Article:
(September 15, 2018) Jeff Long and Charlie Bridgmon recently represented the shareholder of a local company against claims he was not the sole shareholder. The corporation at issue was formed by the shareholder’s father more than 60 years ago. Prior to the father’s death, he and his son entered into an agreement through which the son became the sole shareholder. The personal representative of the father’s estate baselessly contended that the agreement was not effective and sought to recover more than $2,000,000.00 from the son. Jeff and Charlie filed an action to have the agreement declared valid. After a four-day trial involving the personal representative and the father’s two daughters, the trial court agreed with Jeff and Charlie that the agreement had effectively made their client the sole shareholder of the corporation.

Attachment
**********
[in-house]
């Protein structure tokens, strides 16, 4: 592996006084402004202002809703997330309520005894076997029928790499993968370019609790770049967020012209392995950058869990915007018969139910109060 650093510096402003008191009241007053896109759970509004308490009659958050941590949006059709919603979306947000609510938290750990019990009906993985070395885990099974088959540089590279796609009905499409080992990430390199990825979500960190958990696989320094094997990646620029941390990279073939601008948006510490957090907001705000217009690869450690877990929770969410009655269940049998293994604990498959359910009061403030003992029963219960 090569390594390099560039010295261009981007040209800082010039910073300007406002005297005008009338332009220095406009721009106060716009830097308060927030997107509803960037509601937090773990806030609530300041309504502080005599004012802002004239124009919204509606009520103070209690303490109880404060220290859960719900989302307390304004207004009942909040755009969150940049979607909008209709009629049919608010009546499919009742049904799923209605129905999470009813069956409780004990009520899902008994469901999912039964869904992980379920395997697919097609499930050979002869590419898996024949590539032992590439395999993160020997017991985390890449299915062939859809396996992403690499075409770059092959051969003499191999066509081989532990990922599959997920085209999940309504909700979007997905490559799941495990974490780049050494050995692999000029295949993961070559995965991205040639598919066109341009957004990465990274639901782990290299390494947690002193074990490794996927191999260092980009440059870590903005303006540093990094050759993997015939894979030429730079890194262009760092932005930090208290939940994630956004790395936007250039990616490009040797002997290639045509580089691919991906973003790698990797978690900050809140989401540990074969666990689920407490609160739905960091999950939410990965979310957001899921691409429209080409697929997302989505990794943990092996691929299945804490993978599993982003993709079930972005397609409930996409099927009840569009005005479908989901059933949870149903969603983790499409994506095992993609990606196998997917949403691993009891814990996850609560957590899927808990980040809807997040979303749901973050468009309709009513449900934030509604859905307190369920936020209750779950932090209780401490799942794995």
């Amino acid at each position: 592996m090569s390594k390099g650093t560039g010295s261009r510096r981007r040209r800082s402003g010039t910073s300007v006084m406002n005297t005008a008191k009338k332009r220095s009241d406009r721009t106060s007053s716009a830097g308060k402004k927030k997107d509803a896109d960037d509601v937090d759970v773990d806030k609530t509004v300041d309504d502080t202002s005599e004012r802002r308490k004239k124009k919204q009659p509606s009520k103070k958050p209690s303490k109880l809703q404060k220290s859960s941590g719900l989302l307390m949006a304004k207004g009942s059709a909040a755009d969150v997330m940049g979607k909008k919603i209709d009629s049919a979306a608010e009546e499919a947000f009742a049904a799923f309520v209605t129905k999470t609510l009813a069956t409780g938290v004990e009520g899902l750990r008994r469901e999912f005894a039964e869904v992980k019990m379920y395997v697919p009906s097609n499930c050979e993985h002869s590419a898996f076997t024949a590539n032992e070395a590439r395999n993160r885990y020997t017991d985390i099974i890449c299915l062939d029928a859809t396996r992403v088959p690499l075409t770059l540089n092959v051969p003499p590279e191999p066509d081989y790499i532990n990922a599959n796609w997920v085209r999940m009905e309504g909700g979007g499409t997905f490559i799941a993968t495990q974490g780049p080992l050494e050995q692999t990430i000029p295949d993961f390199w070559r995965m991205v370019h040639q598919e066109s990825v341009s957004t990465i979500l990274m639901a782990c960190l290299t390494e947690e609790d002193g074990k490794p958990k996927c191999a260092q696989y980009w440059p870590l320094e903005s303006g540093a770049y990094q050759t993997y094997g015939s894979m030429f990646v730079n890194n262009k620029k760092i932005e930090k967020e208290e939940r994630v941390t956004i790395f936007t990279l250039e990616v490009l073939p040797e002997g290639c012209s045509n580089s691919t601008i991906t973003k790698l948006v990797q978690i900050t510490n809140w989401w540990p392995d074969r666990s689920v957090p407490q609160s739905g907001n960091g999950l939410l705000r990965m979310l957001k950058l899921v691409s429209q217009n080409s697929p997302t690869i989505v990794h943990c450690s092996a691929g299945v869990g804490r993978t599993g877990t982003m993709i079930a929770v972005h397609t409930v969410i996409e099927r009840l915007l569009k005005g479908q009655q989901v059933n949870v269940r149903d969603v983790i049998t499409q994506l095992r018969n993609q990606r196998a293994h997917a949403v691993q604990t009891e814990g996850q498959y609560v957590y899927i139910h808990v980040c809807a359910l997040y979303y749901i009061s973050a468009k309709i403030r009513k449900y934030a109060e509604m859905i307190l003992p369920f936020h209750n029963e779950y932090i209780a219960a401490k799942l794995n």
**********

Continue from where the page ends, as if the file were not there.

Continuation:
This was the second attempt by the personal representative and the two daughters to attack Jeff and Charlie’s client as being the sole shareholder of the company. Jeff and Charlie successfully defeated each attempt, and their client remains the sole shareholder of the company.
Bray & Long, PLLC’s experienced business litigators know and understand how to prosecute and defend complex business litigation matters, including, but not limited to, shareholder disputes, terms of purchase agreements, and claims for compensation by employees.